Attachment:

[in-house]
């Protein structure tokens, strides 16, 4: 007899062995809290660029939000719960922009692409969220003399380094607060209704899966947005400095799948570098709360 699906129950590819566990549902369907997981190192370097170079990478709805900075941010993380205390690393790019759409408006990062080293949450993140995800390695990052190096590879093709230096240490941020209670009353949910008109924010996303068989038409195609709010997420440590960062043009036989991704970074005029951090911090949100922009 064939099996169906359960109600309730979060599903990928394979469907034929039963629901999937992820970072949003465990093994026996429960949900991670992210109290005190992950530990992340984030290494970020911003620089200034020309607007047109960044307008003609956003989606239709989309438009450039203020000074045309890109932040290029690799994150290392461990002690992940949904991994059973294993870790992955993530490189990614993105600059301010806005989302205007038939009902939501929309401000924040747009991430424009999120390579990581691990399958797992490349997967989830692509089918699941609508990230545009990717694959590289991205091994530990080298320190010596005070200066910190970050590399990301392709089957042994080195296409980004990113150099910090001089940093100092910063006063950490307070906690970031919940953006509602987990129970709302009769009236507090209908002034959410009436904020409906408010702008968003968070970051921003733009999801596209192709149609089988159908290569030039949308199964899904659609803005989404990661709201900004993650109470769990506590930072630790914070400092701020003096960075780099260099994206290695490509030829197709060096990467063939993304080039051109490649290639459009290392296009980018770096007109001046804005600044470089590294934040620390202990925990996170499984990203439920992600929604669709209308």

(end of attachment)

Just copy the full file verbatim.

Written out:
[in-house]
């Protein structure tokens, strides 16, 4: 007899062995809290660029939000719960922009692409969220003399380094607060209704899966947005400095799948570098709360 699906129950590819566990549902369907997981190192370097170079990478709805900075941010993380205390690393790019759409408006990062080293949450993140995800390695990052190096590879093709230096240490941020209670009353949910008109924010996303068989038409195609709010997420440590960062043009036989991704970074005029951090911090949100922009 064939099996169906359960109600309730979060599903990928394979469907034929039963629901999937992820970072949003465990093994026996429960949900991670992210109290005190992950530990992340984030290494970020911003620089200034020309607007047109960044307008003609956003989606239709989309438009450039203020000074045309890109932040290029690799994150290392461990002690992940949904991994059973294993870790992955993530490189990614993105600059301010806005989302205007038939009902939501929309401000924040747009991430424009999120390579990581691990399958797992490349997967989830692509089918699941609508990230545009990717694959590289991205091994530990080298320190010596005070200066910190970050590399990301392709089957042994080195296409980004990113150099910090001089940093100092910063006063950490307070906690970031919940953006509602987990129970709302009769009236507090209908002034959410009436904020409906408010702008968003968070970051921003733009999801596209192709149609089988159908290569030039949308199964899904659609803005989404990661709201900004993650109470769990506590930072630790914070400092701020003096960075780099260099994206290695490509030829197709060096990467063939993304080039051109490649290639459009290392296009980018770096007109001046804005600044470089590294934040620390202990925990996170499984990203439920992600929604669709209308």